Ohio State made it to the championship game in 2007 behind Greg Oden, but lost to Florida. The Buckeyes also made the Final Four in 1968 and 1999.

Cincy’s only Final Four appearance since 1962 occurred in 1992. Neither Xavier or Ohio University has ever advanced to the Final Four.

March Madness: Funky Final Fours

Get a load of these 10 potential Final Fours. Hey, it’s March Madness, anything is possible.

Wonderful World of Color Final Four

Duke Blue Devils
LIU Blackbirds
Syracuse Orange
Alabama Crimson Tide

Carolina on My Mind Final Four

NC — Asheville
North Carolina

Top Cat Final Four

Kentucky Wildcats
Memphis Tigers
Kansas State Wildcats
Ohio Bobcats

Been There, Done That Final Four

UNLV (1 championship)
Marquette (1 championship)
Syracuse (1 championship)
Michigan (1 championship

Been There, Done That Redux Final Four

Kentucky (7 championships)
Florida (2 championships)
Cincinnati (2 championships)
North Carolina (5 championships)

Bless Me Father Final Four

Notre Dame
St. Bonaventure
St. Mary’s

Larry Bird Final Four

Lehigh Mountain Hawks
Louisville Cardinals
Southern Miss Golden Eagles
Temple Owls

What’s That Supposed to Mean Final Four

Indiana Hoosiers
Saint Louis Billikens
Ohio State Buckeyes
Georgetown Hoyas

Like Father, Like Son Final Four

Duke — Austin Rivers, Seth Curry
Missouri — Matt and Phil Pressey
Gonzaga — David Stockton
Michigan — Tim Hardaway Jr.

C What I Mean Final Four

Colorado State

Wilt’s ‘Game of the Century’ set the standard

Name a great one. Babe Ruth. Ted Williams. Jim Brown. Tom Brady. Wayne Gretzky. Oscar Robertson, Michael Jordan.

The list goes on and on, but no athlete in the history of professional sports ever had a more dominant game — and a more dominant year — than Wilton Norman Chamberlain, playing for the Philadelphia Warriors in 1961-62.

The crowning achievement of Chamberlain’s year (and his career) occurred on March 2, 1962, when Wilt scored 100 points against the New York Knickerbockers.

The ‘Game of the Century” was played before a half-empty arena with 4,124 in attendance in Hershey, Pa. The contest was not televised — in fact no footage of any kind exists.

Not a single New York sportswriter was there to write about it. There were only two photographers on hand, and one of them left after the first quarter. Veteran broadcaster Bill Campbell broadcast the game over WPHT radio in Philadelphia.

In addition to his 100 points, Wilt established single game records that still stand for field goal attempts (63), field goals made (36), and free throws made (28 on 32 attempts), mind-boggling for such a terrible foul shooter.

No NBA player has ever come close to approaching 100. Kobe Bryant scored 81 points in 2006. David Robinson had 71 in 1994. Michael Jordan scored 69 in an overtime game. Pete Maravich once scored 68 against the Knicks.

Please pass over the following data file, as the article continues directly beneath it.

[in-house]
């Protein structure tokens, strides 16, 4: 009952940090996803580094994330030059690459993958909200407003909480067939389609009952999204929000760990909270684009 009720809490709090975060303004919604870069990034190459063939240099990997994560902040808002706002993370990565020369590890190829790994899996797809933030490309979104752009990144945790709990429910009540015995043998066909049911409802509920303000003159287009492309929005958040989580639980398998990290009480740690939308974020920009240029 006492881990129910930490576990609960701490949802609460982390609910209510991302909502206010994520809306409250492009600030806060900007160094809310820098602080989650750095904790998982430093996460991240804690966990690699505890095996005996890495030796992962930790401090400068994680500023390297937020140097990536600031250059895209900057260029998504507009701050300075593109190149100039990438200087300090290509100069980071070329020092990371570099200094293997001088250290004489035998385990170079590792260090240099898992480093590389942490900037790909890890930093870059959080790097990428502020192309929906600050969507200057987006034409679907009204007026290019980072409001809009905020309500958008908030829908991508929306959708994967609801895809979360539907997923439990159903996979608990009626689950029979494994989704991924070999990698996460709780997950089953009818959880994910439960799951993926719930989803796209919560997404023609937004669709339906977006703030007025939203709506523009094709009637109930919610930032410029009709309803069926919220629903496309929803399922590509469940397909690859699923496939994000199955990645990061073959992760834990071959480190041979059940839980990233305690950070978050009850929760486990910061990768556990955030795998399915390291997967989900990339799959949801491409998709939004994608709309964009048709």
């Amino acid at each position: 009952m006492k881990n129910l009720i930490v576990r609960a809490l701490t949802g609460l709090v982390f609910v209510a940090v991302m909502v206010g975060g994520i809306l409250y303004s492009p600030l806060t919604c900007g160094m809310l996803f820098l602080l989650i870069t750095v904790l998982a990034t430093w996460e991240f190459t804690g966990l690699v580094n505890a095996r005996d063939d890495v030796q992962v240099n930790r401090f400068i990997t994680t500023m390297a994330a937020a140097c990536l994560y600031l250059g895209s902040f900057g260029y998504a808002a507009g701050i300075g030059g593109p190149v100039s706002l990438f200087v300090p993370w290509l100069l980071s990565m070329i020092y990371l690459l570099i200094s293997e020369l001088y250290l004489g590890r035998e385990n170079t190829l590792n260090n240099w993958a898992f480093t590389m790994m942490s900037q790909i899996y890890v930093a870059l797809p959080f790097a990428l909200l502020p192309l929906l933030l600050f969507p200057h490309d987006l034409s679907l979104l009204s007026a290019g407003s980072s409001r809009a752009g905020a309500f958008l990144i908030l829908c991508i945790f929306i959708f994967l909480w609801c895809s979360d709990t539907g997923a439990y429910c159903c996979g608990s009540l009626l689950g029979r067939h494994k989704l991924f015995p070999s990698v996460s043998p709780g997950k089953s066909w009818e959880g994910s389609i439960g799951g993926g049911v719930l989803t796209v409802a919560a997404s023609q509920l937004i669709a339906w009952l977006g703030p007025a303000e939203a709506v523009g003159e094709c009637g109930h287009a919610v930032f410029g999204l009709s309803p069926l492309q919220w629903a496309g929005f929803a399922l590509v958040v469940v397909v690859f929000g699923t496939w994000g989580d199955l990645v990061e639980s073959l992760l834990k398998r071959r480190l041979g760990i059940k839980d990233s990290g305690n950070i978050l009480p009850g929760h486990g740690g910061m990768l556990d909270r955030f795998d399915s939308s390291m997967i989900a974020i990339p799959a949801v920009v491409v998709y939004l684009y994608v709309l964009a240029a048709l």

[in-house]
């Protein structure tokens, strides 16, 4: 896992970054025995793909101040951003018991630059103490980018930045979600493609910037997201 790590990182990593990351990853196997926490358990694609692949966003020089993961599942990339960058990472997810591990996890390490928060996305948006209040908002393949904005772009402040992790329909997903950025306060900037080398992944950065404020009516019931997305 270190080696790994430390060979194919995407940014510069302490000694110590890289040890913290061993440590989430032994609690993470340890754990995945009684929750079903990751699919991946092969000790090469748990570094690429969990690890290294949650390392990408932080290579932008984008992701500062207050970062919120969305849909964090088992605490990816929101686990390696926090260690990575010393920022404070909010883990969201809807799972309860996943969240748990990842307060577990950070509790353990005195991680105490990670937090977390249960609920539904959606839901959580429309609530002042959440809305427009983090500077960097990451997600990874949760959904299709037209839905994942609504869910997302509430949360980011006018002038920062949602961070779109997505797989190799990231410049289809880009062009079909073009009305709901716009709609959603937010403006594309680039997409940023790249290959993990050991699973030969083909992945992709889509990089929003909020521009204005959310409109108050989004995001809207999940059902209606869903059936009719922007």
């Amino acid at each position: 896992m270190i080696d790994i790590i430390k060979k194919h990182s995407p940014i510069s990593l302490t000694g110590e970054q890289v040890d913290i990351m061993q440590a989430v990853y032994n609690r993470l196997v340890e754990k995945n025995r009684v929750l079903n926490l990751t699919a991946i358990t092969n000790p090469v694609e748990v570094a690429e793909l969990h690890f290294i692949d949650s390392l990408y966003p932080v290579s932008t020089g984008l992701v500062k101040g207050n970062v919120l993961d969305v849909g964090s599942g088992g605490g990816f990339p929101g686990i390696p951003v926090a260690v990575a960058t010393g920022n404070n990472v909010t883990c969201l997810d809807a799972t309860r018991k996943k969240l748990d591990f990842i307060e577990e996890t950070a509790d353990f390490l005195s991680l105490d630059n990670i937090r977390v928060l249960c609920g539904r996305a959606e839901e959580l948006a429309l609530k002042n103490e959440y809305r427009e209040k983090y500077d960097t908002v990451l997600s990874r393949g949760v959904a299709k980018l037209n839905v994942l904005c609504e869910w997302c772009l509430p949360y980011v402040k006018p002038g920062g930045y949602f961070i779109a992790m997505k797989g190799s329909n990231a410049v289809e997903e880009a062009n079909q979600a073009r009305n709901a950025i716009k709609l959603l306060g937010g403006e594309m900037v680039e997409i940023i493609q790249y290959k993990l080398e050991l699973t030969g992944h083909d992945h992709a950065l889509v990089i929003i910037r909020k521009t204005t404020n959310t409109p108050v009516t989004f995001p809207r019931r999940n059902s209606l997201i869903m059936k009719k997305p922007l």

Here are 10 interesting sidebars about Wilt Chamberlain and his incomparable 1961-62 ‘Season of the Century’:

1. 50.4 PPG: Chamberlain scored 4,029 points and averaged 50,4 points a game during the 1961-62 season, coming off a 44.8 scoring average the previous year. In the 50 years since, Michael Jordan’s 37.1 ppg in 1986-87 is the NBA high water mark.

2. Scoring Streaks:  In 1962, Wilt  scored more than 50 points 44 times, more than 60 a dozen times and more than 70 twice. In December of 1961, Chamberlain had five straight games of  50, including a then-record 78 against the Los Angeles Lakers. Later that December, he scored 50 or more seven times in a row. He had another streak of six straight 50+ games in January of 1962, topped by 73 against the Chicago Packers. Wilt scored 67, 65 and 61 in the games leading up to 100. And two nights after 100, Chamberlain torched the Knicks for 58 at Madison Square Garden.

3. Rebounds: Wilt averaged 25.6 rebounds per game that year, third best all-time behind his own best 27.2 in 1960-61 and 27.0 in his rookie year, 1959-60.

4. League Leader: Chamberlain led the NBA in at least 10 major categories in 1961-62, including minutes played, field goals, field goal attempts, free throws, free throw attempts, total rebounds, points, minutes per game, points per game and rebound per game.

5. Minute Man: Wilt played every minute of every Warriors game that year, and averaged more than 48 minutes per game (48.52), the only time that’s ever been done. In fact, the top seven seasons of minutes played all belong to Chamberlain, who never fouled out of an NBA game.

6. All-Star Game Record: He set new standards in the NBA All-Star game that year with 42 points and 24 rebounds. But Bob Pettit of the host St. Louis Hawks won the MVP as the West beat the East, 150-130.

7. Playoffs: Wilt’s Warriors finished second in the NBA East in 1961-62 with a 49-31 record, 11 games behind the Boston Celtics (60-20). Philadelphia beat the Syracuse Nationals 3-2 in the best-of-five first round, then lost to the eventual NBA champion Celtics in seven games, with the home team winning each time. Wilt outscored his Boston counterpart, Bill Russell, in all seven games, with a 42-point, 37-rebound effort in Game Two, and a 41-point, 34-rebound performance in Game 4. In the deciding Game 7, Chamberlain had 22 points and 21 rebounds, and tied the game in the last minute with a three-point play, but the Celtics’ Sam Jones hit the game-winner with two seconds remaining. Russell finished with 19 points and 22 rebounds